Gu-Gu-Geoghegan — Chapter 31 of 32

Luke bent down to look under the stall doors and craned his neck around the half wall which hid the urinals. When he was sure he had the place all to himself he stood in front of the mirror and took a long look at himself. He was still unsure about the beard. Almost three weeks’ growth of brindled hair ran from his locks to the mouth to below his chin. He had trimmed it according to the instructions of a YouTube male grooming “guru”. Sometimes it looked good to him — made him look older — and other times he felt ridiculous. He ran a thumb and forefinger through its hairs and wondered was it too short and thin. He had heard Debs refer to it as “bumfluff”, but it didn’t matter what she or anyone else in Francie’s thought about his new look. All that mattered was whether it impressed Máire or not. If it put a few years on him and made him seem more manly it will have done its job.

“Too-too late to do anything about it now,” he said to the mirror.

He was talking out loud to himself in the shop now when no one was in earshot. It had improved his stutter, he was certain.

“How’s your speech tonight, Luke?” he said to the bearded man in the mirror.

“Gu-good,” he replied. “Good. Good. Good. Great. Fan-tas-tic.”

He straightened his jacket and fixed the collar of his River Island shirt. He hadn’t gone for a waistcoat after all. He thought the garishness of the paisley shirt spoke for itself. Between it, the beard and the mustard-coloured drainpipe trousers, he felt he had pulled off the hipster look successfully.

“The old Luke is dead,” he said, with an actor’s diction.

He checked his shoes — one-hundred-euro Kurt Geiger brogues from Brown Thomas. The right one showed a small scuff mark, so he moistened some toilet paper and gave the shoe a careful rub.

“That’s better,” he said. He looked himself up and down.

“Are you ready?” he asked the man in the mirror.

“Never more ready.”

“Go for it Luke, boy. You’ll be buried up to your balls in Máire Ní Mhainnín by the end of the night.”

“Too right!”

 

On returning to Dazzlers’ main bar, Luke looked to see if Máire was still by herself in her usual place. With relief, he saw that she was still sitting alone. She wore a plain black party dress he had seen her wear once before. No embellishments or ornamentation were needed beyond the beauty of the wearer. Her hair and lips pulsed in the lights from the dance floor, and her skin glowed an alluring kaleidoscope, a silent song ringing out to all the men in the club. Luke drew a deep breath and moved in answer to a call he had felt for weeks.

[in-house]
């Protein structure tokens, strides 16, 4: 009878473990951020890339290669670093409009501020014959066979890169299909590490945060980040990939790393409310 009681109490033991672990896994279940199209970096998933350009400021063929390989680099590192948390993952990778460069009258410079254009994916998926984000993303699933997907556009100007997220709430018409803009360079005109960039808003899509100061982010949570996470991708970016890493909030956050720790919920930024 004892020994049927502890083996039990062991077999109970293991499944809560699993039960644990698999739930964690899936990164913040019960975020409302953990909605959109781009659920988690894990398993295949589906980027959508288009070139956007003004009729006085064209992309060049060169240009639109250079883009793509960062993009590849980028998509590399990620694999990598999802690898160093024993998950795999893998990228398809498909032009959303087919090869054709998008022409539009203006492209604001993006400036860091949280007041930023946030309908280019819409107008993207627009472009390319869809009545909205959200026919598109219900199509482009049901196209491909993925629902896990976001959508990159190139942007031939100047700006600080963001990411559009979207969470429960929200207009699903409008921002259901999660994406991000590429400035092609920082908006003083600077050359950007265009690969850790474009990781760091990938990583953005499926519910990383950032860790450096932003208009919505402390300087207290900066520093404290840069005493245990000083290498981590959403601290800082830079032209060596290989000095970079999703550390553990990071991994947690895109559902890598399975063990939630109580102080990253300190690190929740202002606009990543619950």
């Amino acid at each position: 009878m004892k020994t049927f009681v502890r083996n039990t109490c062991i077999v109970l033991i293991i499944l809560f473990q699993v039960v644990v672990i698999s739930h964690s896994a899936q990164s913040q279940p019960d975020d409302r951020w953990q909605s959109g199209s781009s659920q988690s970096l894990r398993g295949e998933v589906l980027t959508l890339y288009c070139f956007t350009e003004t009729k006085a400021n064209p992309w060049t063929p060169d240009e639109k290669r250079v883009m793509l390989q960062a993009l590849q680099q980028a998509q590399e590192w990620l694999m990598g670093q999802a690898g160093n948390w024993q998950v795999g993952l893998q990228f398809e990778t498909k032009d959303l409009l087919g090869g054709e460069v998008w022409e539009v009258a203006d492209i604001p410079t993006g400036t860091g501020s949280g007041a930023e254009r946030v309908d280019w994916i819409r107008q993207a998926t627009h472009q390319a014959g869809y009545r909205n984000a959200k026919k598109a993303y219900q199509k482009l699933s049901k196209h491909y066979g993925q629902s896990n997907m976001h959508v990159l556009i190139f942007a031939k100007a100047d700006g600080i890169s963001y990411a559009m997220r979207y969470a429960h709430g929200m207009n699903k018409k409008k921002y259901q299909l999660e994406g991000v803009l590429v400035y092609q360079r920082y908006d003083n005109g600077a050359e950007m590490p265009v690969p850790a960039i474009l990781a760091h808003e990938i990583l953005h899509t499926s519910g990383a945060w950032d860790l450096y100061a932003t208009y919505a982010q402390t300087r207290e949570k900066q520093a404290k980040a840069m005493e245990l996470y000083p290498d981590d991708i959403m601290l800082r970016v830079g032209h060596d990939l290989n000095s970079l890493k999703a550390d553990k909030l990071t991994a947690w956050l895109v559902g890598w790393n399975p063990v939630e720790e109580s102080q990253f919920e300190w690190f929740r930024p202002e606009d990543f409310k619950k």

The walk seemed to take an age. The soles of his new shoes slipped on Dazzlers’ buffed wooden floor, and he became self-conscious of his stride, thinking that he may be looking foolish as his shuffling feet sought traction.

“Come on, Luke, take it easy,” he whispered to himself. Butterflies danced in his stomach, swooping and pullulating the closer he got to her table. By the time he reached Máire, his heart was pounding and he was certain his face had reddened and that a sweat had broken out on his brow.

I’m roasting in this fucking jacket and with the beard and all.

He stood beside Máire’s table, watching her from closer than ever before. It took her a short while to register his presence and change the focus of her gaze from the dance floor. Her big, bright eyes looked him up and down, and when finished with their interrogation of his appearance, locked onto his own in a bold enquiry of his desires.

He tried to get out his practised line of asking her if she wanted a drink, but all that came from his mouth was a gurgle. Her eyebrows arched and her gaze seemed to intensify. Luke felt it burning his face. He took a panicked breath and blurted out the first thing that came into his head.

“You look beautiful.”

The words were bullet-fast. He almost winced.

“Thank you,” she said, only her mouth moving.

“I’ve been watching you.”

The line didn’t seem as funny as it had in his bedroom.

“OK,” she said.

“You’re beautiful.”

Luke could have kicked himself. He needed to get his act together or he’d blow it.

“You said that already.”

“Can-I-can-I get you a du-drink?”

Keep it simple, Luke. Keep it simple.

“Can you get me a drink?” She smiled. It washed over Luke like fairy dust. The tense muscles of his face managed a half smile. “Well, you’ve to sell yourself a bit more. I’m very picky about who I let buy me a drink.”

Luke realised that she had opened the door a crack, and it was up to him to push it back fully. There was a chink of light, a possibility. The next few moments would be his elevator pitch. He was being auditioned.

“I’m Luke,” he said. “I like bu-bu-beautiful women. I like fucking. I want-to-want-to go home with you.”

He guessed that she would like the direct approach. No beating around the bush.

Máire blinked slowly, but kept her eyes trained on Luke when they reopened. The smile spread further along her smooth cheeks.

“You’re pretty forward, aren’t you? I usually get at least some filler before men get onto the subject of fucking and taking me home. You’ve no spiel for me? You’re not lonely or in search of a soulmate or someone to share your heart with or any of that baloney?”

“No,” answered Luke, his own smile broadening.

“No hobbies you want to tell me about? Or give me the low-down on your job?

“No.”

“That’s novel, anyway.”